Further Study: “The Jewish converts generally were not inclined to move as rapidly as the providence of God opened the way. From the result of the apostles’ labors among the Gentiles it was evident that the converts among the latter people would far exceed the Jewish converts in number.
The Jews feared that if the restrictions and ceremonies of their law were not made obligatory upon the Gentiles as a condition of church fellowship, the national peculiarities of the Jews, which had hitherto kept them distinct from all other people, would finally disappear from among those who received the gospel message.”—Ellen G. White, The Acts of the Apostles, p. 189.
“The Jewish Christians living within sight of the temple naturally allowed their minds to revert to the peculiar privileges of the Jews as a nation. When they saw the Christian church departing from the ceremonies and traditions of Judaism, and perceived that the peculiar sacredness with which the Jewish customs had been invested would soon be lost sight of in the light of the new faith, many grew indignant with Paul as the one who had, in a large measure, caused this change. Even the disciples were not all prepared to accept willingly the decision of the council. Some were zealous for the ceremonial law, and they regarded Paul with disfavor because they thought that his principles in regard to the obligations of the Jewish law were lax.”—Page 197.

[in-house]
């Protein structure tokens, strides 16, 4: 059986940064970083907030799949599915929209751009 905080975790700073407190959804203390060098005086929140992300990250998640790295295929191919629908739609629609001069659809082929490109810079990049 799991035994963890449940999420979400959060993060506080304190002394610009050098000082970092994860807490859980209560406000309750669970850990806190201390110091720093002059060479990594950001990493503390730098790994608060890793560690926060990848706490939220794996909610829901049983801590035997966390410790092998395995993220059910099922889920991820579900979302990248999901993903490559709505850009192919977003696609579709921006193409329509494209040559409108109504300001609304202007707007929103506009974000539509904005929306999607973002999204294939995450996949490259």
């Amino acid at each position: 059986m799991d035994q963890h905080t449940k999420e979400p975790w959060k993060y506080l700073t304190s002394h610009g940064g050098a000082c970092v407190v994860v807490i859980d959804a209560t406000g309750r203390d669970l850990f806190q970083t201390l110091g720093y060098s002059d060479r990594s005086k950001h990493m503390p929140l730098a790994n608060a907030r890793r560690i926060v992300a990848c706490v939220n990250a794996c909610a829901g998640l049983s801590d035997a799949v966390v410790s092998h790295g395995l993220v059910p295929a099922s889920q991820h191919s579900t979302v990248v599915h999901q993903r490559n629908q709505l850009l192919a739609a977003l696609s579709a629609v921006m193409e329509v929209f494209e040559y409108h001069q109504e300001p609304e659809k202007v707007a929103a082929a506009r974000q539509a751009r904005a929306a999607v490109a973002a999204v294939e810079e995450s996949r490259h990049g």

Source: Daily Sabbath School Lessons